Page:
As much as I’d like to have the stilt house floating in the air above the back yard, I really can’t afford the dead space in a yard so small. Every square foot has to pull it’s weight, really. Plus, there’s this ugly-ass metal shed in the yard that is pretty much an eyesore.
So, I’m tucking a little shed under the stilt house. In one iteration, I envisioned enclosing in the whole bottom story of the stilt house, but I’m glad I didn’t. Eliza even pointed out that it wouldn’t feel like a tree house if it was all filled in underneath. Hence, the shed is tucked in, filling less than half the area underneath, which hopefully keeps up the illusion of the house floating in air.
When you get right down to it, we’re talking about a 3′ x 7′ box. One thing I wanted, though, was a lot of doors… like 3 walls worth. I hate black holes where shit just lives because it’s too much trouble to drag it out and toss it, or worse, to bother getting it out to use it. I had a storage unit like that once… way in the back was an inflatable boat without a motor that I didn’t think I was going to use when I packed the storage. Then someone offered me a 9hp motor that would have made it a crab-catching machine… except I couldn’t actually get the boat without unloading an entire 10×15′ storage unit, so the crabs remained uneaten. Bummer (n.b. that same inflatable is living in the metal shed… I’ve moved it 3 times, I’ve stored it for 12 years. I’ve never once put it in the water. This has got to stop). But back to the shed… lots of doors, natch.
I decided I wanted this done, so I started looking for a handyman to build it instead of having to listen to myself dither. I found one, JR’s Handyman service in El Cerrito. He was great. He came by and we talked for an hour or so… at the end of that, I actually felt like I should just do it. He gave me great ideas about how to do it, and we agreed that I’d prep the site, frame it in, and then he’d do the rest. But by the time I was building it, I didn’t feel like I needed him for any of it… still, those couple of hours were worth the money because he gave me a lot of confidence that I was doing stuff right.
My plan had been to just set some concrete piers on the ground, but JR convinced me to sink some posts in the ground. I even had some nice scraps of the same 6×6’s that support the stilt house, so that’s all good. He gave me a great suggestion for setting up a frame off the main house supports to hold the little posts while I poured concrete. At the end of the day, it worked mostly awesome, though one of them ended up 1/4″ off…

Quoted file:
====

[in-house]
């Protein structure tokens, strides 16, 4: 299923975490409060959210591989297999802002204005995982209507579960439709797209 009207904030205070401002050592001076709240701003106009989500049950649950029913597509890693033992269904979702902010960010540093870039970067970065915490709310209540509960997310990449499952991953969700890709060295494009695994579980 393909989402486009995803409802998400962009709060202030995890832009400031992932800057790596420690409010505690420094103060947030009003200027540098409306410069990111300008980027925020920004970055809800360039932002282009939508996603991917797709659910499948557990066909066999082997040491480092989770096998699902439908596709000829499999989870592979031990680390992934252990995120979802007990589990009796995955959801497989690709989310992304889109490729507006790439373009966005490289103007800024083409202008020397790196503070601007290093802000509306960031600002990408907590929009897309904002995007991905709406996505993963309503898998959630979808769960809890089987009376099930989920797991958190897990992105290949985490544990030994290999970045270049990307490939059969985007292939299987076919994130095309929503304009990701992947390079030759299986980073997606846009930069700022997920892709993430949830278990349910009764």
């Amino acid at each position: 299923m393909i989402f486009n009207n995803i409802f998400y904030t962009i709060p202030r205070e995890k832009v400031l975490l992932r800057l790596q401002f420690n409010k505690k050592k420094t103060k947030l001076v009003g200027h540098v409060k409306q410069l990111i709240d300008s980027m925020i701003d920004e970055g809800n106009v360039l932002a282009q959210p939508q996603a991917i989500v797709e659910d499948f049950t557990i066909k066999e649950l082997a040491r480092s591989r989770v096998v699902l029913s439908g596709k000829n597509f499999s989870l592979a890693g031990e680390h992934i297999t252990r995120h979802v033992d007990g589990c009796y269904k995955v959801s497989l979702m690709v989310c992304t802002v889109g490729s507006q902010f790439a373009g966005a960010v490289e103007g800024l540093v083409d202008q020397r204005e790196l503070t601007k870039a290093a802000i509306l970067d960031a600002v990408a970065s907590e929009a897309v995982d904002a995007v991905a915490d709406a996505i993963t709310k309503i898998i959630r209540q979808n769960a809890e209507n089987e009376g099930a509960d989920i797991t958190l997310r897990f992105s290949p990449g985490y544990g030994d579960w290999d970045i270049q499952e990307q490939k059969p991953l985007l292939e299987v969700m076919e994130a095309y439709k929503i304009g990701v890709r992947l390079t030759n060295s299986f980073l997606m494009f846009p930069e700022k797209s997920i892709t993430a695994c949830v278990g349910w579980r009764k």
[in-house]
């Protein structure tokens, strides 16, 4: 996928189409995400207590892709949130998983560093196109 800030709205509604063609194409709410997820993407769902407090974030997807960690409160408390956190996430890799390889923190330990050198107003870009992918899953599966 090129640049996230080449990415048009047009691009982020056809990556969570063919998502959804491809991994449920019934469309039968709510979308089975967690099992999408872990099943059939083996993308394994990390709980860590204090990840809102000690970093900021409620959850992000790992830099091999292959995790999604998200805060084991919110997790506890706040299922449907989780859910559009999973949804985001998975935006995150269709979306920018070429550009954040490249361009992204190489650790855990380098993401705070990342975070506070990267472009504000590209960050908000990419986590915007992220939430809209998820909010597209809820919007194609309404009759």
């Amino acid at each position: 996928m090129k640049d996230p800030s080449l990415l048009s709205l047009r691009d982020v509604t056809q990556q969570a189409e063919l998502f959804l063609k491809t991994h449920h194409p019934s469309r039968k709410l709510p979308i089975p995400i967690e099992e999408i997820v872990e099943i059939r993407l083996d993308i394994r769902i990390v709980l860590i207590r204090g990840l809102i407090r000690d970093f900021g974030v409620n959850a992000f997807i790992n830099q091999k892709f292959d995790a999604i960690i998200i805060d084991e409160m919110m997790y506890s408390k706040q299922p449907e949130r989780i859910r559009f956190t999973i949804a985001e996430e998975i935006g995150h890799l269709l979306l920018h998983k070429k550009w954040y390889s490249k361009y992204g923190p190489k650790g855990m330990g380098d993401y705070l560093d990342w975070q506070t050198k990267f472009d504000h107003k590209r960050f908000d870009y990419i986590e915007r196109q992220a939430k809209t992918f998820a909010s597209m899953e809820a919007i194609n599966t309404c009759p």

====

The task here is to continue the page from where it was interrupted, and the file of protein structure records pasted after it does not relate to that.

Once the posts were set, I framed in the base with pressure treated. I made a lot of compromises, such as using 2×4 as floor supports and putting the joists really close to the ground. I know they’ll rot sooner, but I can’t afford 4 more inches to use 2×6 and giving them good clearance. We’ll see how it goes.
Once the floor was framed in, I put in one special stud. Because I used 2×4 for the base, JR suggested that I tie a stud from the house framing above into the middle of the 2×4 to keep it from sagging. I then decked it with 3/4″ plywood. I splurged and got the smooth, sanded stuff. It’s not really necessary, but when I’m sliding boxes around in the shed, it’ll be nice to not have splinters tearing into things.
I put a header on the bottom of the floor joists for the house to tie the studs into the floor. I used the laser level to make sure it was lined up perfectly with the bottom of the frame. Then I put a sill on top of the shed floor. I made some mistakes here since I hadn’t worked out all the details of the wall framing. The upshot was that I later had to cut the header and sill to avoid some pieces that would be in the way of the doors.
Half of the shed will have shelves, so I put in a stud aligned with the front special stud. This will support the shelves. I then used the laser level to pencil in the shelves. I wanted the bottom one to have enough clearance for the table saw rails (so I can store it without removing the rails), so that was a design consideration. I used 2x4s and Simpson connectors to make the shelf brackets. This wastes some space, but it’s easy. I finally got the shelves in, though after a few hiccups of cutting out spaces where I didn’t need them. There is a 40″ span on the shelf that I know will sag, but I’m going to put a front piece of 1″ steel L… someday, when I get around to it… hopefully before I load the thing up!
Finally, sheathed it in T1-11… cheap and cheerful!
Next up, doors…